*321[T]he better practice is for the trial judge to reserve his decision on the motion and allow the case to be submitted to the jury. If the jury returns a verdict in favor of the moving party, no decision on the motion is necessary and an appeal may be avoided. If the jury finds for the nonmoving party, the judge may reconsider the motion and enter a judgment notwithstanding the verdict under G.S. 1A-1, Rule 50(b), provided he is convinced the evidence was insufficient. On appeal, if the motion proves to have been improperly granted, the appellate court then has the option of ordering entry of the judgment on the verdict, thereby eliminating the expense and delay involved in a retrial. . . .
 Finally, plaintiff argues the court erred in refusing to award her the costs of depositions and expert witness fees. N.C. Gen. Stat. § 6-18 (1981) provides that costs are to be allowed in malicious prosecution actions. The question we must decide is whether deposition fees and expert witness fees are costs within the purview of the statute. In Dixon, Odom & Co. v. Sledge, 59 N.C. App. 280, 296 S.E. 2d 512 (1982) this court said a trial court in its discretion may tax deposition costs as part of the “costs” of an action. In this action the court in its discretion refused to award deposition expense. We are unable to find any abuse of discretion and therefore affirm the court’s order. N.C. Gen. Stat. § 7A-314(d) (1981) provides that the court in its discretion may award expert witness fees. These fees may be awarded only if the witness’ testimony was material and competent. City of Charlotte v. McNeely, 281 N.C. 684, 190 S.E. 2d 179 (1972). The court in this case exercised its discretion in failing to award such fees. We find no abuse of discretion and therefore uphold the court’s ruling.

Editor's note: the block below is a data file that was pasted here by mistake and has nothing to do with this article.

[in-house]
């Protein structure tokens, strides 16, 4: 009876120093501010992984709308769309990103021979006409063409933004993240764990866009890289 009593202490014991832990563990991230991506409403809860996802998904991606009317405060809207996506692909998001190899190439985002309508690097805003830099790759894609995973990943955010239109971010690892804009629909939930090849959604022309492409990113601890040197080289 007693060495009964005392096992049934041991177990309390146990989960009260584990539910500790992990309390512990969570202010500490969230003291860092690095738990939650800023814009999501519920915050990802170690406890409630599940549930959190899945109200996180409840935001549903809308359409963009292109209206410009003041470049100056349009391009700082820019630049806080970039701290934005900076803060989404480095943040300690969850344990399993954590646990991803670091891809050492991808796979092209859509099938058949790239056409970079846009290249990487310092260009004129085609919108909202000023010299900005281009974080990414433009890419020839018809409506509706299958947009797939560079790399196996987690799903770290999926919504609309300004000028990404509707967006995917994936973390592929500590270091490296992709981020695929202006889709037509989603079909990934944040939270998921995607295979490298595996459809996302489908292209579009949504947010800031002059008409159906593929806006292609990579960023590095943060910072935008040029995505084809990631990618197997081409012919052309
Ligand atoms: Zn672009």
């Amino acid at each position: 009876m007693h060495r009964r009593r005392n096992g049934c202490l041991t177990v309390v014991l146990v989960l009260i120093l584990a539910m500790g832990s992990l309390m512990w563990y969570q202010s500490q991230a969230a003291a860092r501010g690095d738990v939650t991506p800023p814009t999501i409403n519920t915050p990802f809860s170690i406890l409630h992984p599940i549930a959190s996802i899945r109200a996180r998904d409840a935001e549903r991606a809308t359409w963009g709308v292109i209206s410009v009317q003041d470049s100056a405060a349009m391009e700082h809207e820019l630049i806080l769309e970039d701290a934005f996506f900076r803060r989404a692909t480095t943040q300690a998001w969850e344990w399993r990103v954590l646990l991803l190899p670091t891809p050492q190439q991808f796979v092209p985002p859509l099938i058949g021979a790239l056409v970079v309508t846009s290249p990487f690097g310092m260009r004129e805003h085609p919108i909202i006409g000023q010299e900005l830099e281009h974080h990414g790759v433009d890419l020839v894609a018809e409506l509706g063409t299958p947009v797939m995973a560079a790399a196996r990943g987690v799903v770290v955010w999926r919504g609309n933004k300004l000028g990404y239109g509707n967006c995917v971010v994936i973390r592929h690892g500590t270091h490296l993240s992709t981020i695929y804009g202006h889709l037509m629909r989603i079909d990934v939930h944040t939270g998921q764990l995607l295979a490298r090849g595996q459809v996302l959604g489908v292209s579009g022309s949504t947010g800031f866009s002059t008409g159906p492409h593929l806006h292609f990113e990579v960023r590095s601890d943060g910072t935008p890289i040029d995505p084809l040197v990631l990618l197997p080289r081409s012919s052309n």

The judgment of the court is affirmed in part and reversed in part and the matter is remanded for a new trial as to the issue of punitive damages.
As to plaintiff s appeal, affirmed in part and reversed in part and remanded for a new trial as to the issue of punitive damages.
*322As to defendant’s cross-appeal, affirmed.
Judge BECTON concurs.
Judge JOHNSON concurs in part and dissents in part.